The Great Northern Railroad had reached Tolt from the north in 1910. In 1911, the Chicago, Milwaukee & St. Paul Railroad built a branch line from the South. The Milwaukee would later take over the Great Northern tracks up to Monroe,
15 miles to the north.
Carnation / Tolt
The railroad history of Carnation, the setting for Maxon House and the backdrop for the story of the project has significant relevance to the overall design. The main residence is sited above the valley parallel to the historic railroad line that ran thru Carnation and was the lifeline for import and export of goods and services as well as passengers and mail in Carnation. In 1910 the Great Northern Railway built a branch line from Monroe to Tolt. The Snoqualmie Valley line was sold to the Milwaukee Railroad in 1917. The Chicago, Milwaukee and St. Paul Railroad Co. build their branch line from Cedar Falls north to Monroe along the east side of the Snoqualmie River. The Milwaukee, as it was known, reached Tolt in 1911. Passenger service ended by the end of the 1930s, the depot remained open until 1949. The depot was sold and moved to East Entwistle Street. The last freight train through town came in the 1970s. The former railroad tracks are today’s Snoqualmie Valley Trail.
Great Northern Railway
The Great Northern Railway (reporting mark GN) was an American Class I railroad. Running from Saint Paul, Minnesota, to Seattle, Washington, it was the creation of 19th-century railroad entrepreneur James J. Hill and was developed from the Saint Paul & Pacific Railroad. The Great Northern's (GN) route was the northernmost transcontinental railroad route in the U.S. The Great Northern was the only privately funded – and successfully built – transcontinental railroad in U.S. history. No federal subsidies were used during its construction, unlike all other transcontinental railroads.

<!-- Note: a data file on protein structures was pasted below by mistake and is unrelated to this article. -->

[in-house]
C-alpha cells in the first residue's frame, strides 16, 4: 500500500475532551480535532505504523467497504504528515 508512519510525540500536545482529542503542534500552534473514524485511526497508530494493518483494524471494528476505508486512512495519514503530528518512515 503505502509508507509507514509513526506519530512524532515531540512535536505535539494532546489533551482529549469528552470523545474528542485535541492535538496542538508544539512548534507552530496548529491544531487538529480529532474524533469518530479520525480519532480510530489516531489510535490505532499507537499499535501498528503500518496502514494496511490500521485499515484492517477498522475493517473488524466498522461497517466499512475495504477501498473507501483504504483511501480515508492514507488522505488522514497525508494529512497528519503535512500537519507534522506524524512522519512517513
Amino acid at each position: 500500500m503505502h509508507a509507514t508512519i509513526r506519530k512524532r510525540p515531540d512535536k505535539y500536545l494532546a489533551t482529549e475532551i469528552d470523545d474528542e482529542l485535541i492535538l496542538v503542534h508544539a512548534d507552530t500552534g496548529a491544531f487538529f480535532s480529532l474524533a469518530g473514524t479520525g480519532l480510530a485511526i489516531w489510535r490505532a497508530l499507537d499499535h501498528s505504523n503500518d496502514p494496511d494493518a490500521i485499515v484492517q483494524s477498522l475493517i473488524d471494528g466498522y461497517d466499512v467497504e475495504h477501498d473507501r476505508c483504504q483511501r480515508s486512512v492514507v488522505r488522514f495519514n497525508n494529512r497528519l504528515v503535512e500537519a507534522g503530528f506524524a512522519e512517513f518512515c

Reclaimed rail from the original Great Northern Railway was acquired and prepped for a future kinetic architectural project that is part of the Phase II Maxon House project. The use of retired railway lines is evident in the award-winning New York City Highline project where the retired rails frame a landscape and garden high above the streets of New York City. The historical context of rail and the importance to Carnation (Tolt) also inspired the vision and plan for retired railway to come back into functional use to provide transport and shuttling of a detached outbuilding on the site to interact with and move away from the main residence. Traditional railroad engineering tactics are being implemented in the design and construction of the Great Northern Railway line at Maxon House. Railway splice bars, fasteners, concrete footings and ties also reclaimed will be implemented in the project.
The concept of architecture that move and transform is a part of the culture and practice of Olson Kundig and owner Tom Kundig. The concept of buildings that transform to connect with nature and serve the inhabitants of the spaces allows for multiple usages and creates a sense of wonder with the pure act of connecting with the parts and pieces that transform spaces. The history of rail, the application of railroad and moving buildings and the passion for kinetic architecture all intersect in the concept and vision to bring moving buildings to the Maxon House project in a striking and memorable way.